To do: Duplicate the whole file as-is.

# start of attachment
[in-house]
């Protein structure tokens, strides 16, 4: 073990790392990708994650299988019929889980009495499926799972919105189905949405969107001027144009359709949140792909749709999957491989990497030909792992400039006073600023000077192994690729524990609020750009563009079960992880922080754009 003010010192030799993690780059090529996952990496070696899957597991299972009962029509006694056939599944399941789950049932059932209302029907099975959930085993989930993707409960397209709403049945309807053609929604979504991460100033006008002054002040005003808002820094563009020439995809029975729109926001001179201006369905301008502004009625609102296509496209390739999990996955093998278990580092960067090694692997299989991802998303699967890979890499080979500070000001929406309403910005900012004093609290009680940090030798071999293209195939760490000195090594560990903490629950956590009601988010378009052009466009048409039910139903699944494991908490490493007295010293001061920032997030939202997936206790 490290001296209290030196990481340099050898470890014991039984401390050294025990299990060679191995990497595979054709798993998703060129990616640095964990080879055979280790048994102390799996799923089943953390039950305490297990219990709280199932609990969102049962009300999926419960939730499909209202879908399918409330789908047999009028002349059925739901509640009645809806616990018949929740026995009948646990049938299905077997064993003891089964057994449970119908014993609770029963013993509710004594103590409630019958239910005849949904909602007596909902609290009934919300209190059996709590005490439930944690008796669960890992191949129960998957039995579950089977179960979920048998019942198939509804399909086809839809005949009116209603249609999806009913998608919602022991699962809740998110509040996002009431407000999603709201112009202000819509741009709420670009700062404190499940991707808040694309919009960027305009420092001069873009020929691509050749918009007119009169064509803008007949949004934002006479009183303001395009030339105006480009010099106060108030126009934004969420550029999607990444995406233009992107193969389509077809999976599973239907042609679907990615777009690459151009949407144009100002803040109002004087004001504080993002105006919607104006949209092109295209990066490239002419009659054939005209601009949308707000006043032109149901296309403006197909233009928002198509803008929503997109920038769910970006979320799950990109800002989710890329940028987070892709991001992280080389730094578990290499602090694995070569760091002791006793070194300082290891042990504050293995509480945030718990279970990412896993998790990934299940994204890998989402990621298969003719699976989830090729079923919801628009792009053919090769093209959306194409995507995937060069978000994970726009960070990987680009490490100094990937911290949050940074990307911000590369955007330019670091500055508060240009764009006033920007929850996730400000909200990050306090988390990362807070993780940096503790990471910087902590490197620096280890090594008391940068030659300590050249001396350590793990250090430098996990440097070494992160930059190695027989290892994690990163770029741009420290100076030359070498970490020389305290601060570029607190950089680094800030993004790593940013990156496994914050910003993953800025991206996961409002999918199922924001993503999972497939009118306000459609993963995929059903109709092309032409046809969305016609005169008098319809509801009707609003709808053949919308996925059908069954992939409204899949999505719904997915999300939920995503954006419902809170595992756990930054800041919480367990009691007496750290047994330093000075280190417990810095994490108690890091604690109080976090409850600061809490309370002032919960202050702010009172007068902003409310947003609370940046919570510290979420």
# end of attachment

[in-house]
């Protein structure tokens, strides 16, 4: 073990790392990708994650299988019929889980009495499926799972919105189905949405969107001027144009359709949140792909749709999957491989990497030909792992400039006073600023000077192994690729524990609020750009563009079960992880922080754009 003010010192030799993690780059090529996952990496070696899957597991299972009962029509006694056939599944399941789950049932059932209302029907099975959930085993989930993707409960397209709403049945309807053609929604979504991460100033006008002054002040005003808002820094563009020439995809029975729109926001001179201006369905301008502004009625609102296509496209390739999990996955093998278990580092960067090694692997299989991802998303699967890979890499080979500070000001929406309403910005900012004093609290009680940090030798071999293209195939760490000195090594560990903490629950956590009601988010378009052009466009048409039910139903699944494991908490490493007295010293001061920032997030939202997936206790 490290001296209290030196990481340099050898470890014991039984401390050294025990299990060679191995990497595979054709798993998703060129990616640095964990080879055979280790048994102390799996799923089943953390039950305490297990219990709280199932609990969102049962009300999926419960939730499909209202879908399918409330789908047999009028002349059925739901509640009645809806616990018949929740026995009948646990049938299905077997064993003891089964057994449970119908014993609770029963013993509710004594103590409630019958239910005849949904909602007596909902609290009934919300209190059996709590005490439930944690008796669960890992191949129960998957039995579950089977179960979920048998019942198939509804399909086809839809005949009116209603249609999806009913998608919602022991699962809740998110509040996002009431407000999603709201112009202000819509741009709420670009700062404190499940991707808040694309919009960027305009420092001069873009020929691509050749918009007119009169064509803008007949949004934002006479009183303001395009030339105006480009010099106060108030126009934004969420550029999607990444995406233009992107193969389509077809999976599973239907042609679907990615777009690459151009949407144009100002803040109002004087004001504080993002105006919607104006949209092109295209990066490239002419009659054939005209601009949308707000006043032109149901296309403006197909233009928002198509803008929503997109920038769910970006979320799950990109800002989710890329940028987070892709991001992280080389730094578990290499602090694995070569760091002791006793070194300082290891042990504050293995509480945030718990279970990412896993998790990934299940994204890998989402990621298969003719699976989830090729079923919801628009792009053919090769093209959306194409995507995937060069978000994970726009960070990987680009490490100094990937911290949050940074990307911000590369955007330019670091500055508060240009764009006033920007929850996730400000909200990050306090988390990362807070993780940096503790990471910087902590490197620096280890090594008391940068030659300590050249001396350590793990250090430098996990440097070494992160930059190695027989290892994690990163770029741009420290100076030359070498970490020389305290601060570029607190950089680094800030993004790593940013990156496994914050910003993953800025991206996961409002999918199922924001993503999972497939009118306000459609993963995929059903109709092309032409046809969305016609005169008098319809509801009707609003709808053949919308996925059908069954992939409204899949999505719904997915999300939920995503954006419902809170595992756990930054800041919480367990009691007496750290047994330093000075280190417990810095994490108690890091604690109080976090409850600061809490309370002032919960202050702010009172007068902003409310947003609370940046919570510290979420």